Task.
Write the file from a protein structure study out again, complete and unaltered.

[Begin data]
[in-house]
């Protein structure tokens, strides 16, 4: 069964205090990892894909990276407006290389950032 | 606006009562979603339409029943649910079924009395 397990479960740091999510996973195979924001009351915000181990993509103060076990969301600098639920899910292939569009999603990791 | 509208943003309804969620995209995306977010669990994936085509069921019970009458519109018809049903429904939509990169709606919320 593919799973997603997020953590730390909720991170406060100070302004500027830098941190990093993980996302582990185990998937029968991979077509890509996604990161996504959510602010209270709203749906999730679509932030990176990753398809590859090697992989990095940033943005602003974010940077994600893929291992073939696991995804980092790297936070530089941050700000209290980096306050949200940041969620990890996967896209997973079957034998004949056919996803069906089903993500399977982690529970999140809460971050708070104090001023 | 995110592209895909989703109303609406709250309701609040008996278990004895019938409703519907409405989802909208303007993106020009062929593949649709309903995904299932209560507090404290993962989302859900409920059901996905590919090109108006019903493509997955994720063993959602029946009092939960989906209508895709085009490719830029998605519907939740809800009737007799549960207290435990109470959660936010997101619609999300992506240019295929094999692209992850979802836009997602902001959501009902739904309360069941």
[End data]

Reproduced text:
[in-house]
């Protein structure tokens, strides 16, 4: 069964205090990892894909990276407006290389950032 | 606006009562979603339409029943649910079924009395 397990479960740091999510996973195979924001009351915000181990993509103060076990969301600098639920899910292939569009999603990791 | 509208943003309804969620995209995306977010669990994936085509069921019970009458519109018809049903429904939509990169709606919320 593919799973997603997020953590730390909720991170406060100070302004500027830098941190990093993980996302582990185990998937029968991979077509890509996604990161996504959510602010209270709203749906999730679509932030990176990753398809590859090697992989990095940033943005602003974010940077994600893929291992073939696991995804980092790297936070530089941050700000209290980096306050949200940041969620990890996967896209997973079957034998004949056919996803069906089903993500399977982690529970999140809460971050708070104090001023 | 995110592209895909989703109303609406709250309701609040008996278990004895019938409703519907409405989802909208303007993106020009062929593949649709309903995904299932209560507090404290993962989302859900409920059901996905590919090109108006019903493509997955994720063993959602029946009092939960989906209508895709085009490719830029998605519907939740809800009737007799549960207290435990109470959660936010997101619609999300992506240019295929094999692209992850979802836009997602902001959501009902739904309360069941």